Should I Plan to Pay Spousal Support?
By: M. Scott Gordon
If you are considering divorce in the Chicago area, or are in the process of getting divorced, you may be asking yourself: Should I plan on paying spousal maintenance? And if I should plan on paying spousal support, how much should I anticipate paying? And for how long will I need to provide these payments? These are important questions and the answers vary, depending upon a number of factors. In terms of the amount and duration of spousal maintenance, the Illinois Marriage and Dissolution of Marriage Act (IMDMA) provides guidelines for determining how much alimony should be paid and for what period of time, provided that a couple earns less than $500,000 annually combined.
The question of whether spousal maintenance is appropriate is a question the court needs to decide before it even gets to the matter of amount and duration. Accordingly, you may be ordered to pay spousal maintenance, but your divorce attorney can discuss ways in which the court makes such a decision. Then, once you know whether you are likely to pay alimony, you can determine the probable amount and its duration.
Step One: Determining Whether Spousal Maintenance is Appropriate
In determining whether you should plan on paying spousal support, you should learn about factors the court considers when deciding whether spousal maintenance is appropriate in any given case. The decision of whether spousal maintenance is appropriate must be made before there are any determinations of amount or duration. The following are relevant factors for determining whether spousal maintenance is appropriate:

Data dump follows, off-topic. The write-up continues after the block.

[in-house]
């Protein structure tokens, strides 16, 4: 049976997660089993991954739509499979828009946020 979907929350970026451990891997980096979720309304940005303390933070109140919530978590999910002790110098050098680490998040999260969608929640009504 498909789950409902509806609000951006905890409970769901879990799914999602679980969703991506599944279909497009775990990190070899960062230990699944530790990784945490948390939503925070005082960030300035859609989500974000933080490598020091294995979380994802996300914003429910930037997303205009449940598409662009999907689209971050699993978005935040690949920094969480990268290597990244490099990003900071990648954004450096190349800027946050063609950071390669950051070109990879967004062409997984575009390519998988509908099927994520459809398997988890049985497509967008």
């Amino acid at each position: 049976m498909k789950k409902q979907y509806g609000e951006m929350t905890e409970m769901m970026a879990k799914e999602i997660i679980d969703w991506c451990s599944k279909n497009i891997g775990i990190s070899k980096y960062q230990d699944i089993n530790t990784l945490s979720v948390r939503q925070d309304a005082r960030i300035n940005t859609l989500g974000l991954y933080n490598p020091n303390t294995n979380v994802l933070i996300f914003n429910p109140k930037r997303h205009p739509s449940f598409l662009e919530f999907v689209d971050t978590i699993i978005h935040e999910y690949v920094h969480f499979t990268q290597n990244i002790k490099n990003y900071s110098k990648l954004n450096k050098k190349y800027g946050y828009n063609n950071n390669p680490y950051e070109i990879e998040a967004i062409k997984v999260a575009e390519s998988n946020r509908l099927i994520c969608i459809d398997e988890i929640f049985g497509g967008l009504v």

Your lawyer can discuss these factors with you and can help you to make an educated assumption about whether you will need to pay spousal support.
Step Two: Determining Amount and Duration
If you earn less than $500,000 combined with your spouse, the guidelines provide for the following calculation of the amount of spousal support:
The duration is usually based on the length of the marriage. The guidelines provide a formula for multiplying the length of the marriage by a percentage in order to determine the duration. For example, a five-year marriage is multiplied by .24, resulting in 1.2 years of support. A 10-year marriage is multiplied by .44, resulting in 4.4 years of support.
Contact a Chicago Spousal Support Attorney